I suspect that some of Trump’s male cultists admire him for getting away with the sort of nasty stuff, such as sexual assaults, they’d like to do.
Meanwhile, note that the judge in Trump’s civil trial for sexual assault and defamation against E. Jean Carroll, which she won, felt compelled to warn the jurors:
“If you’re one who elects to speak to others and to identify yourselves to others, I direct you not to identify anyone else who sat on this jury. Each of you owes that to the other, whatever you decided for yourself.”
The judge suggested they might not want to publicly identify themselves —“not now and not for a long time’’ — presumably for fear of violence from Trump cultists – violence pumped up by their leader.
This is what we’ve come to….
CNN, desperate for high ratings, despicably or stupidly let the GOP/QAnon pack the audience with cultists at Trump’s “town hall’’ lie orgy last Wednesday in New Hampshire. John Adams famously said, “facts are stubborn things,’’ but so are demagogues’ lies and those who consume them.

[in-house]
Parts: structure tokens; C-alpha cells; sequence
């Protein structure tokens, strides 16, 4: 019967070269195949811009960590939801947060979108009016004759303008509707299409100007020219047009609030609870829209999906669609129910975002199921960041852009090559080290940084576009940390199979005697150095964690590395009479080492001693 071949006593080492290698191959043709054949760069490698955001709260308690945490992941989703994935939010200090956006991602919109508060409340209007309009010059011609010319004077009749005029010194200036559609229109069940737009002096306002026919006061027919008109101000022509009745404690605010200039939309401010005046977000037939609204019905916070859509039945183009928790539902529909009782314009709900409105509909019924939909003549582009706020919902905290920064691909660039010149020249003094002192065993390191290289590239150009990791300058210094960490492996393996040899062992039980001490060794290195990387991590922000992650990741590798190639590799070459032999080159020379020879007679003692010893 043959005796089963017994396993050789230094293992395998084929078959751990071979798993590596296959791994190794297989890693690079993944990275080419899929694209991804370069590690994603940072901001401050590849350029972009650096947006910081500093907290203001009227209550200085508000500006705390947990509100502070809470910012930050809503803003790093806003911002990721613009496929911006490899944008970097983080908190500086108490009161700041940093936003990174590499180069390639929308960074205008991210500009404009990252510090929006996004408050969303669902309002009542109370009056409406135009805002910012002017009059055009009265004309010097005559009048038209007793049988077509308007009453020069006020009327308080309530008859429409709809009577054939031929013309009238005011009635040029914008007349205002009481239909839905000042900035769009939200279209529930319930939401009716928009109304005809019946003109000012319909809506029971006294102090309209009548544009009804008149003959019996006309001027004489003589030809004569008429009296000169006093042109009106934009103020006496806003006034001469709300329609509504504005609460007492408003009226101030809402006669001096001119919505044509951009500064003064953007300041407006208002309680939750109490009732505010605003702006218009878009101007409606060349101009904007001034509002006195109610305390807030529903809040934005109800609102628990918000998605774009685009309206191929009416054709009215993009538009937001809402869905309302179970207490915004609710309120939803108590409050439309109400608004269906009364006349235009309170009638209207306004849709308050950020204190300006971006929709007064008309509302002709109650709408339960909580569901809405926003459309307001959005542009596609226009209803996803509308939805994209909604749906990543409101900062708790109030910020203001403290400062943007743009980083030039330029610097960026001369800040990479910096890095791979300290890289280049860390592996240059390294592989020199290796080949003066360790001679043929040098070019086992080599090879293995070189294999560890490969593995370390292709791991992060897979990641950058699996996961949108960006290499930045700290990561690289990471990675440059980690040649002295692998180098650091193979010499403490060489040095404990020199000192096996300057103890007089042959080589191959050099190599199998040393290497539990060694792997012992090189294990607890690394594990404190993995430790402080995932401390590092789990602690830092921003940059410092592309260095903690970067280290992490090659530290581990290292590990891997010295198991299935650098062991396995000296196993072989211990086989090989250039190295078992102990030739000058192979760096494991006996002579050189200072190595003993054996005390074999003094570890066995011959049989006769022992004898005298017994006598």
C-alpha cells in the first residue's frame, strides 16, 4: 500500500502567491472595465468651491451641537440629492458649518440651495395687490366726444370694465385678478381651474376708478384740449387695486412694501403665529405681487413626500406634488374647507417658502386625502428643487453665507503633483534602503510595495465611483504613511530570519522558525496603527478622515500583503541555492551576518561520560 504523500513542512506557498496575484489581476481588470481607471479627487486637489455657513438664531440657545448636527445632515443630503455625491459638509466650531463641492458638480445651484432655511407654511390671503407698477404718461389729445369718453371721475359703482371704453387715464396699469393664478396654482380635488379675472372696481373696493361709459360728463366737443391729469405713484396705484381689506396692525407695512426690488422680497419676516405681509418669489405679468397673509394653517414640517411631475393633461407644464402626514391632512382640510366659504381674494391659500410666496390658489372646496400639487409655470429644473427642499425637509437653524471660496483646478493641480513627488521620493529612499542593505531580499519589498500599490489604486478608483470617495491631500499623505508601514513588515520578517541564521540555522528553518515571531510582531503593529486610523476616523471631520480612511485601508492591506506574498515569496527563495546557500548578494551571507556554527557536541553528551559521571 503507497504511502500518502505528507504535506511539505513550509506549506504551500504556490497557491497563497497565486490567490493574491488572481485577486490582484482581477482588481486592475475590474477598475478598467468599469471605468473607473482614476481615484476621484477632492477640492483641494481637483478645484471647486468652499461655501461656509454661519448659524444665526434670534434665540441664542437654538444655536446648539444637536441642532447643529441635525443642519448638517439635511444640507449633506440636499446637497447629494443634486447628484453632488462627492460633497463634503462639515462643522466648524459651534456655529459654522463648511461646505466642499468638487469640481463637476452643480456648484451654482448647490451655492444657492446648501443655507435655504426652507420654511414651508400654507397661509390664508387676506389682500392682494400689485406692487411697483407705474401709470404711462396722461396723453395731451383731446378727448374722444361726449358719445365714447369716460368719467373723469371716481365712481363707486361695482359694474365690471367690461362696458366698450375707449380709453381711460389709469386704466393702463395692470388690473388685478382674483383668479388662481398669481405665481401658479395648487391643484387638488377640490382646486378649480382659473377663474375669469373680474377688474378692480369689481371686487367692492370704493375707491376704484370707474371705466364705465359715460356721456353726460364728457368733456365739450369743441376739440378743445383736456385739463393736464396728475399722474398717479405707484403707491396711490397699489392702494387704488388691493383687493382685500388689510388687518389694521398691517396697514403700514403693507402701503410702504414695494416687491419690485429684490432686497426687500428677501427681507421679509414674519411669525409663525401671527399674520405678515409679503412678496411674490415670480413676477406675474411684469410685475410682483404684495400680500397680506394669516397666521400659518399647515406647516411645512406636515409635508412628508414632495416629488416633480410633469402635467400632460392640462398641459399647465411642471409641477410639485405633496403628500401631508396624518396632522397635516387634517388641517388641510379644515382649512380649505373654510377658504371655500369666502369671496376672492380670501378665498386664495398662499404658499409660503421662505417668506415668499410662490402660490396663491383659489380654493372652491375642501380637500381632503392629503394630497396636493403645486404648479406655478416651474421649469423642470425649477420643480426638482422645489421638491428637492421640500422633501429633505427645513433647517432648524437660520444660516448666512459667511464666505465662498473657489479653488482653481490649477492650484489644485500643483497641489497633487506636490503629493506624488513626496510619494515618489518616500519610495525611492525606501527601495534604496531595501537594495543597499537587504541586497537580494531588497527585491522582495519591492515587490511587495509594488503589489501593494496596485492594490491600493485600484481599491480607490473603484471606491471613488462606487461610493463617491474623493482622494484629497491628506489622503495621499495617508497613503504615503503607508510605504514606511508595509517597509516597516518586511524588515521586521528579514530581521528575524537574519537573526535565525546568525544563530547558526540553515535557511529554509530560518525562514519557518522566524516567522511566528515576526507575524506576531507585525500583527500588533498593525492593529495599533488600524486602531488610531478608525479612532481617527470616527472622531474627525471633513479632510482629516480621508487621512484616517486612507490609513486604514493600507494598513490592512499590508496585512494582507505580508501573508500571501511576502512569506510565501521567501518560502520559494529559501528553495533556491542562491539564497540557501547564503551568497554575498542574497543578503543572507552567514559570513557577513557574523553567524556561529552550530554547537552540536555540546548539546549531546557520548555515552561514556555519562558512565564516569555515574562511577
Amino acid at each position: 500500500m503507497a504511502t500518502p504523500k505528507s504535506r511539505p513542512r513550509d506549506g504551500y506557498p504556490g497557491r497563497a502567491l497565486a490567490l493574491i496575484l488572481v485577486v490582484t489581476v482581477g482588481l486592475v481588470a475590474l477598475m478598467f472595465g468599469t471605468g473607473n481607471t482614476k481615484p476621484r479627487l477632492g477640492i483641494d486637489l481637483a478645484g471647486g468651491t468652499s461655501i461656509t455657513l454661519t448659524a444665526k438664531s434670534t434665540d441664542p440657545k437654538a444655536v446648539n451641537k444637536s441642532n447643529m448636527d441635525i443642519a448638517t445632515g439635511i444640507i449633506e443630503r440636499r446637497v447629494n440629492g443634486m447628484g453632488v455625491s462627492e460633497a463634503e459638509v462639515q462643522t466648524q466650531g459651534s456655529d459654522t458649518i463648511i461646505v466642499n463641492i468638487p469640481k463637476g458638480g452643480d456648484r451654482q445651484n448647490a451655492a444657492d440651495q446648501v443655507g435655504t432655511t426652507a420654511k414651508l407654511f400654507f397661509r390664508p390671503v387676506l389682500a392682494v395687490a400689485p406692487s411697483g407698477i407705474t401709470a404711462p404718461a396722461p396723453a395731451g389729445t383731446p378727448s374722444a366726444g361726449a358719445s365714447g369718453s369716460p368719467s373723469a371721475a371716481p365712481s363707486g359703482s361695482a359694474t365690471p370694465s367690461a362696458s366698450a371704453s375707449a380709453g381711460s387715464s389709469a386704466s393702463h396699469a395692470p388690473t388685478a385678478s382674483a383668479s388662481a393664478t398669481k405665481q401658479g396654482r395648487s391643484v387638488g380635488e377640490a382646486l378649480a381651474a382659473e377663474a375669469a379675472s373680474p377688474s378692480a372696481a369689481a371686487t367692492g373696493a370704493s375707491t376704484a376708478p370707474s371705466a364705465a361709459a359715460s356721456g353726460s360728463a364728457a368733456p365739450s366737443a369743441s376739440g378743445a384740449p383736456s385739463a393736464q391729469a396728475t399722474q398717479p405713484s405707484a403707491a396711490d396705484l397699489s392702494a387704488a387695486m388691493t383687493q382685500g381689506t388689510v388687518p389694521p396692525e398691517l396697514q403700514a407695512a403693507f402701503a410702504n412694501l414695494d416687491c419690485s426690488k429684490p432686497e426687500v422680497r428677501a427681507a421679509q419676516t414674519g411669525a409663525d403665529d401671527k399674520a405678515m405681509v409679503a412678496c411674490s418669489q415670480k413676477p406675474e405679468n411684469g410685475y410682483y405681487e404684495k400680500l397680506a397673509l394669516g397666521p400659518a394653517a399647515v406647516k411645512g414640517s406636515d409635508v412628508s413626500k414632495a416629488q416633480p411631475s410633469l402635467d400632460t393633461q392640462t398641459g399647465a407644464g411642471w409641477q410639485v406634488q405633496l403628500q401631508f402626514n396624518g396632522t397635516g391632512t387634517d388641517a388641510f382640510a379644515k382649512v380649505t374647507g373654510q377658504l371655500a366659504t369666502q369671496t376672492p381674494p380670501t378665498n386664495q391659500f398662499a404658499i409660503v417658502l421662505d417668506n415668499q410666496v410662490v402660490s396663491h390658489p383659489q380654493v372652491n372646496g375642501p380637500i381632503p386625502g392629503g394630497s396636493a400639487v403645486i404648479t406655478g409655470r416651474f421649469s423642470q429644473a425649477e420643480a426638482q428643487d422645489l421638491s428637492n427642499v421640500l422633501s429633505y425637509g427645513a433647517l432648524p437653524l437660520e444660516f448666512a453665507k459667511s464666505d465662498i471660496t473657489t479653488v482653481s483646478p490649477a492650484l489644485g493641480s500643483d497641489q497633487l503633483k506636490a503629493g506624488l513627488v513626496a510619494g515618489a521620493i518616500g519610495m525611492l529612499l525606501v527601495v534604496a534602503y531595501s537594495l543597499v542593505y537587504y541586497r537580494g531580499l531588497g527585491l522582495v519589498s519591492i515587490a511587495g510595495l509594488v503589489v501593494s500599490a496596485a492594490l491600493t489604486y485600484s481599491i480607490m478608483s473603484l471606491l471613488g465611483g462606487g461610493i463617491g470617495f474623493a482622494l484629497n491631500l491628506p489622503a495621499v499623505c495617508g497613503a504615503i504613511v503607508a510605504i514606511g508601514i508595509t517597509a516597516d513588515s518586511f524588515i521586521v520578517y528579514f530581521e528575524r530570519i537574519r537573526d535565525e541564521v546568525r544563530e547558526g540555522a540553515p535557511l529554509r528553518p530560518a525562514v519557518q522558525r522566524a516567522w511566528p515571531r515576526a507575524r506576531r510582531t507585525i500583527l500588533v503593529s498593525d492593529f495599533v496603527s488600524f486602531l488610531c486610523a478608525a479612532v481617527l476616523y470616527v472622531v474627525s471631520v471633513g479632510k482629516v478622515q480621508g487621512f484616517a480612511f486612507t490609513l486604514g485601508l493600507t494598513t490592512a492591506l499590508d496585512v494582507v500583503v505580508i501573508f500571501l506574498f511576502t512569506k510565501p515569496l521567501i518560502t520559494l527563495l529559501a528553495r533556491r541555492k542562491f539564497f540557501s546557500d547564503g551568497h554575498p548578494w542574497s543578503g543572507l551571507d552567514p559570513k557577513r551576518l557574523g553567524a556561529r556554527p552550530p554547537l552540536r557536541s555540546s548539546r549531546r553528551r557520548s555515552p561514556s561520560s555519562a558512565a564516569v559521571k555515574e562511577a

“I want my work to become part of our visual history, to enter our collective memory and our collective conscience. I hope it will serve to remind us that history’s deepest tragedies concern not the great protagonists who set events in motion but the countless ordinary people who are caught up in those events and torn apart by their remorseless fury. I have been a witness, and these pictures are my testimony. The events I have recorded should not be forgotten and must not be repeated.”
— James Nachtwey
Robert Whitcomb is a veteran editor and writer. Among his jobs, he has served as the finance editor of the International Herald Tribune, in Paris; as a vice president and the editorial-page editor of The Providence Journal; as an editor and writer in New York for The Wall Street Journal, and as a writer for the Boston Herald Traveler (RIP). He has written newspaper and magazine essays and news stories for many years on a very wide range of topics for numerous publications, has edited several books and movie scripts and is the co-author of among other things, Cape Wind.